We have one fact that we consider positive that is that the imports on comparative basis have dropped. But it’s true that it’s a positive fact, but it’s a positive fact as a consequence of the three difficulties arise in the market. So because of the apparent demand is down, because of the inventory still are high, and because of the prices are so low that there is not such a big gap compared with Asian prices, we are seeing that there is less attraction for imports, and consequently, this is not as damaging the market [as secure], but as a consequence of the full performance of the European market. So in view of these circumstances, is what we consider that the profitability is high.
In contradiction, what we are seeing with the stainless in our high-performance alloys, the market remains very strong. We shall see later on, and we shall appreciate that the high margins, the good profitability and a good contribution from our high-performance alloys division, but this is a sector that actually is keeping a very, very healthy track, and this is one of the issues that contribute to our comfort for the coming quarters.
So when we put this on the figures, you can see then that the — all the numbers related to the Q1, ’23 are extremely satisfactory compared with the fourth quarter last year compared with the previous one. But in any case, the comparison with the first quarter last year, in the best momentum in the story of the stainless steel, well, all our plants were running full, where the prices were showing last year a rally as a consequence of the normalization through all the supply chain, although restocking occurring in most of the sectors were driving extraordinary performance in the first half of last year.
When we compare with the Q1 last year, as may occur also regarding the also exceptional Q2. The comparison is obviously not as favorable. But as a consequence of this and considering that, that was so exceptional is that we feel much more comfortable showing all the improvements that are appearing, as a consequence of the Q4 and how we finished last year.
The EBITDA of €226 million for us is a strong and solid and satisfactory EBITDA in these circumstances. We are giving an EBITDA margin of 13%, which shows also the robustness of our figures. And then these figures have been obtaining even though making an inventory adjustment at the end of the quarter. The profits are there. The profitability is high. The figures are very solid. But the circumstances and mostly in Europe, as we are saying, is that the one that we still are more than prudent. We see that still the situation on the prices in Europe is strongly affected.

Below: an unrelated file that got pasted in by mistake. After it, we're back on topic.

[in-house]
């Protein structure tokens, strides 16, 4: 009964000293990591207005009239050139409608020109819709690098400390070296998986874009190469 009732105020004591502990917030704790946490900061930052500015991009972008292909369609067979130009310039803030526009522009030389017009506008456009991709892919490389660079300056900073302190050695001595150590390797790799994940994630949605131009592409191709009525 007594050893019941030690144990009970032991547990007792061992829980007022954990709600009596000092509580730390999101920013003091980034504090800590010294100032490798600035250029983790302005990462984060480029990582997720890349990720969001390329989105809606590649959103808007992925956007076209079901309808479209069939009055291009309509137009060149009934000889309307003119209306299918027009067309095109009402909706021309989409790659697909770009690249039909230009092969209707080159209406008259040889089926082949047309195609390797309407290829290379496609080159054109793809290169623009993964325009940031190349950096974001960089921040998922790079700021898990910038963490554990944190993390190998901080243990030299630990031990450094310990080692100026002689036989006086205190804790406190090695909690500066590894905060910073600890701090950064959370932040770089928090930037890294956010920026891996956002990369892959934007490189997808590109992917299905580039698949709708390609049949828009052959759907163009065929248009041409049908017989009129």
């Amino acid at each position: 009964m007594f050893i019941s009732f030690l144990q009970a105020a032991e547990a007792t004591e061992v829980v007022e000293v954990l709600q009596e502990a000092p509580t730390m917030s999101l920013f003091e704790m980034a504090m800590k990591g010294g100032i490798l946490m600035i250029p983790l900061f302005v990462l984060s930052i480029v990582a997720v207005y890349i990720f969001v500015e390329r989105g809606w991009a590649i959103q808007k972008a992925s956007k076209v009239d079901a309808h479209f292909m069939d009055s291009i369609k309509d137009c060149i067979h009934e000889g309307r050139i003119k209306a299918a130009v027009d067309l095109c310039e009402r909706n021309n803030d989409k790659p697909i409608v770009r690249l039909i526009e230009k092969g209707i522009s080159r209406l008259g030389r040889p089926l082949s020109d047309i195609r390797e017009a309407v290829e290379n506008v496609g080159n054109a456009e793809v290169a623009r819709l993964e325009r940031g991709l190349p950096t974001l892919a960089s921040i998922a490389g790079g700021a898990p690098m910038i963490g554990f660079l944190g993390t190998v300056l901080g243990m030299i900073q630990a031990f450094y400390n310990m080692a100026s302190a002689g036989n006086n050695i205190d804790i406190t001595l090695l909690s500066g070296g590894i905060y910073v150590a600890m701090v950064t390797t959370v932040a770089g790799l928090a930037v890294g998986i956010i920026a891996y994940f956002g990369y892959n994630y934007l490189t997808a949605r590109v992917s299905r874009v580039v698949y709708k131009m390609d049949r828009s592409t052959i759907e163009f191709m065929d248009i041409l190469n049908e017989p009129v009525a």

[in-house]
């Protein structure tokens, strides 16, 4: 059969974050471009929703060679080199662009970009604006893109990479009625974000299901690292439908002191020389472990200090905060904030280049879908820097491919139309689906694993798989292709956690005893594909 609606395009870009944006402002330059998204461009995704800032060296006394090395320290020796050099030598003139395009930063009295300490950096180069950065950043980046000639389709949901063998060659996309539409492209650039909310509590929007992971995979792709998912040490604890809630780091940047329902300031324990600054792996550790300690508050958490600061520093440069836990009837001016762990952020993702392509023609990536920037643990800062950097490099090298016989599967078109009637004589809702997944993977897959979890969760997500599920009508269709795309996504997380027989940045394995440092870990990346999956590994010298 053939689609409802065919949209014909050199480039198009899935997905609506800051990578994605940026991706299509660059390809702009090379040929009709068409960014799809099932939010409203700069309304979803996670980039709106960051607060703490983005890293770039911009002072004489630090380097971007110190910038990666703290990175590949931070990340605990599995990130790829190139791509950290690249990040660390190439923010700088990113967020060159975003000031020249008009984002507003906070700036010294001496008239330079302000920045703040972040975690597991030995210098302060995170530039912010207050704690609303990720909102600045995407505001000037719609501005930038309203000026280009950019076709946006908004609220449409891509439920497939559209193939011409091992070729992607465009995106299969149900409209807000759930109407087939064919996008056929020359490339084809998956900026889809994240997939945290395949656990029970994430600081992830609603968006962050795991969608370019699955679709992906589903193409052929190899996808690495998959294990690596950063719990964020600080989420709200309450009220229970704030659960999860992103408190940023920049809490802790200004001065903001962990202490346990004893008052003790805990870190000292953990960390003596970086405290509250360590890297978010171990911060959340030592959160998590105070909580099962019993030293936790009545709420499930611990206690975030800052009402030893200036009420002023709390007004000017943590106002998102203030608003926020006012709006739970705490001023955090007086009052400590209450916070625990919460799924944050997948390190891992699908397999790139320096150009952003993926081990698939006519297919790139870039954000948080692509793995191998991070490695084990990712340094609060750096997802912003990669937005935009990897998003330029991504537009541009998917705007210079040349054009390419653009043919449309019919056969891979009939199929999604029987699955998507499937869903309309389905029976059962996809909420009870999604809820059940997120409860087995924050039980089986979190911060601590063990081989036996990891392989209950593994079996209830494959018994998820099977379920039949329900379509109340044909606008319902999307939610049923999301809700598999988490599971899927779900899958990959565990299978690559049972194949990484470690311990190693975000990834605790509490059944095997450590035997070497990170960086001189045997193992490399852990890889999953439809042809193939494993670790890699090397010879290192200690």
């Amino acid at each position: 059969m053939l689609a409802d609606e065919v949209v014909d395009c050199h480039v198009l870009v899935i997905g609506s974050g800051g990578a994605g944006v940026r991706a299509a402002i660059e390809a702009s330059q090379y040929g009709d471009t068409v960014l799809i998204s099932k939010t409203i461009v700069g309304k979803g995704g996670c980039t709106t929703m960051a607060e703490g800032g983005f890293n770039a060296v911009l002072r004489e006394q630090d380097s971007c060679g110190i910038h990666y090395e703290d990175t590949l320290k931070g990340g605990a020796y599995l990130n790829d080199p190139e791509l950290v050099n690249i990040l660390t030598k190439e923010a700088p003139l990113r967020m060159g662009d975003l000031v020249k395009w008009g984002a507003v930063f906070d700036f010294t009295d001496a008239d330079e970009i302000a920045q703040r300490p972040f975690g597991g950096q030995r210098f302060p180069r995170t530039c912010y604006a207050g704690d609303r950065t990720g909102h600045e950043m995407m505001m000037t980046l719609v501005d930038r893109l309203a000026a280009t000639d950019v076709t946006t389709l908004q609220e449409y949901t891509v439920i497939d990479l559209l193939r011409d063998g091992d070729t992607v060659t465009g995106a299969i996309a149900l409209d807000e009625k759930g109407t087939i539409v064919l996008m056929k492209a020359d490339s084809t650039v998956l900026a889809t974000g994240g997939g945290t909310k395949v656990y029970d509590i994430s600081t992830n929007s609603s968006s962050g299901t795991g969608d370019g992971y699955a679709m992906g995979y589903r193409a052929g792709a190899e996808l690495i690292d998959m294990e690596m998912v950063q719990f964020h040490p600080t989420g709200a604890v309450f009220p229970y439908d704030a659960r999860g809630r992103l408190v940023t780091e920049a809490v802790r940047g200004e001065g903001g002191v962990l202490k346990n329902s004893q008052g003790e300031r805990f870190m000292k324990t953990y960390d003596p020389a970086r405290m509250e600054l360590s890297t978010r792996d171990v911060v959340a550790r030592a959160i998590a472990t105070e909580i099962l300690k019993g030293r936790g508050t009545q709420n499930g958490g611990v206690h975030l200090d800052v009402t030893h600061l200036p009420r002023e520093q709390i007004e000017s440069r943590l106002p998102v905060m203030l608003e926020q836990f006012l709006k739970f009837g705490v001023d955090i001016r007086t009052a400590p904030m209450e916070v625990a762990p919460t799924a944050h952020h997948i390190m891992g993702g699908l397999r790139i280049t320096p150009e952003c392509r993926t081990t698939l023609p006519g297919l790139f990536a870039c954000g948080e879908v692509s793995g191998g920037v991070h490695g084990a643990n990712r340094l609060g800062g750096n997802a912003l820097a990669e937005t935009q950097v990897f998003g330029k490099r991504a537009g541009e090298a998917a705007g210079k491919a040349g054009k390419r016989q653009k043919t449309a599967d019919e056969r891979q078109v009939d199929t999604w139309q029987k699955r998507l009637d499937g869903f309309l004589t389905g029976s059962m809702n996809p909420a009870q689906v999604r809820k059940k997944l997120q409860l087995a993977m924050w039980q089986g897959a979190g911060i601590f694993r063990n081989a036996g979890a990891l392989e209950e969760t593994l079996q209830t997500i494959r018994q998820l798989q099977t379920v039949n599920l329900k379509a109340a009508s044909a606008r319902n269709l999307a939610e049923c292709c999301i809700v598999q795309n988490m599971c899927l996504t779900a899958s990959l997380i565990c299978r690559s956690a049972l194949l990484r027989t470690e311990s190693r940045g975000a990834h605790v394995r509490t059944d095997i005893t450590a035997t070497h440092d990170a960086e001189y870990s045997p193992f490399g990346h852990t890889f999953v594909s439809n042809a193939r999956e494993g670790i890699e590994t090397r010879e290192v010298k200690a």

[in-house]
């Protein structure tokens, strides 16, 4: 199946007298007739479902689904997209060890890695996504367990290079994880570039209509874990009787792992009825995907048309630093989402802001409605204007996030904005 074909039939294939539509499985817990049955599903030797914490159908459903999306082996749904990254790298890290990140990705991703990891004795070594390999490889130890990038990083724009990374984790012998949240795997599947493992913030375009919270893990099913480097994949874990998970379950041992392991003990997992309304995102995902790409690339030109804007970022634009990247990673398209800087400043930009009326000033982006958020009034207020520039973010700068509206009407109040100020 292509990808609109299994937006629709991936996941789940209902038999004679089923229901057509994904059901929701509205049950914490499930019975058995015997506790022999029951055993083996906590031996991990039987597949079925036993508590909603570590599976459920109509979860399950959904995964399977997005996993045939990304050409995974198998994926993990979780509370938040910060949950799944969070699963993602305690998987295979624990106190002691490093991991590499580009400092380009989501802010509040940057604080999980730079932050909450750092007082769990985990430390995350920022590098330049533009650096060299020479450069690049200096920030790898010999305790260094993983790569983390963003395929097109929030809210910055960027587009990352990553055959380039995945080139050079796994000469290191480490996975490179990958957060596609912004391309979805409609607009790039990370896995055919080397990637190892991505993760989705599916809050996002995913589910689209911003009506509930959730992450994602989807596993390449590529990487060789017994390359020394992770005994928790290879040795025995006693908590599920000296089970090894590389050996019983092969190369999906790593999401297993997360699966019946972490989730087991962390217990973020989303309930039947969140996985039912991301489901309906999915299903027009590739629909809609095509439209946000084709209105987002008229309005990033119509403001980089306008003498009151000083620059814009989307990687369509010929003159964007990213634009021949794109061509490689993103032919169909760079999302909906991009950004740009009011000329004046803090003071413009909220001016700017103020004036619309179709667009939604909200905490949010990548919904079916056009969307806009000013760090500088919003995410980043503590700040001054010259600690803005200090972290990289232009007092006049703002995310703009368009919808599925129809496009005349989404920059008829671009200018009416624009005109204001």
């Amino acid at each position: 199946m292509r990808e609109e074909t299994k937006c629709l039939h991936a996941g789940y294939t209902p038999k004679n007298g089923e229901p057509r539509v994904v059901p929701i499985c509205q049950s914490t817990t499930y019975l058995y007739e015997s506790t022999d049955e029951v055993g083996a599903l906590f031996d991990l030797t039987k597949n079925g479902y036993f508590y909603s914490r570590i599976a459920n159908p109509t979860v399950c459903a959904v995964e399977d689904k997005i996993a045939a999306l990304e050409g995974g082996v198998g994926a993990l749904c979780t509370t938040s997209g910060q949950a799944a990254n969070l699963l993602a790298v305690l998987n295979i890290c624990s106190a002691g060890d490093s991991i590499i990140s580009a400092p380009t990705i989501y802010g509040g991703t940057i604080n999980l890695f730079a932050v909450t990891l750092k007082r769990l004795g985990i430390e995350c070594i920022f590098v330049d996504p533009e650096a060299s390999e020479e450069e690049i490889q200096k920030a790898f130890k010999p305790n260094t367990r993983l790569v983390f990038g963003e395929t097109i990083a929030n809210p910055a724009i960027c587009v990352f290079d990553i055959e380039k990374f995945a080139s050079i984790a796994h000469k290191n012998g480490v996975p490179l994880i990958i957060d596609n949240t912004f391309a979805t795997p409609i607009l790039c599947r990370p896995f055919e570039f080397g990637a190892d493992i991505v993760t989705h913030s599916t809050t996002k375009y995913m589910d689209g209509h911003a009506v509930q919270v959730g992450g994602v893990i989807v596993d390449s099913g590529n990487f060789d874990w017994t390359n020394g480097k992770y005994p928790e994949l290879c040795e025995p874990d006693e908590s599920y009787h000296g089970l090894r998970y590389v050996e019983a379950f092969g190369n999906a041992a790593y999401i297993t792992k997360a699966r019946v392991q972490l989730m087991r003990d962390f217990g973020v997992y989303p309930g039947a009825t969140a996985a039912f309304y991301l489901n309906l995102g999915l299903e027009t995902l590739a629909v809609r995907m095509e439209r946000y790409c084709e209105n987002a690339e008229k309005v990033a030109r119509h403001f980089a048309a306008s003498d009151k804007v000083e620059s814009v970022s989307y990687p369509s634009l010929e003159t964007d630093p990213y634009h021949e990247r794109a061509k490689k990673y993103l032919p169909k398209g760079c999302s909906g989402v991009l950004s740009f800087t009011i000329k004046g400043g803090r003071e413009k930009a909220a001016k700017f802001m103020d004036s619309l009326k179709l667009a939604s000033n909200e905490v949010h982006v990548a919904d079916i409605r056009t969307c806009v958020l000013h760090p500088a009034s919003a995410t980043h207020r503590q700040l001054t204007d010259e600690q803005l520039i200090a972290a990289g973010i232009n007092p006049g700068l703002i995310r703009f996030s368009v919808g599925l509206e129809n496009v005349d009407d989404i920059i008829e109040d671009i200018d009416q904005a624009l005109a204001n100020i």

We appreciate now, as we have been saying that this is going to take most of the second quarter until being normalized. And consequently, we felt more comfortable making inventory adjustment at the end of March for adjusting the net realizable value of our inventories to the circumstances that actually are taking place in Europe. So we have done at the end of the quarter an inventory adjustment of €82 million. Consequently, even though after that, we must put on value what is the EBITDA achieved of €226 million.
The net debt is not a headache for us. It is true that it has been increasing in the quarter. There are — there have been, which I’ll talk later in the cash flow, there have been facts affecting the net debt. Obviously, we have paid dividend the starting of the year. The dividend increase that was established for this year also included that half of the dividend was to be paid in the first quarter. And consequently, this has been one fact.
In addition to other facts, mostly related to the working capital, which in the sector that is also [really] now in a good momentum, as is the high-performance alloys, we have seen an increase in working capital, and this is one of the reasons, as we shall explain later, why the net debt has increased in the quarter, but it’s nothing that seriously concerns us at this part of the year, and at this part of the cycle, and especially at this part of our solid position in all the financial figures.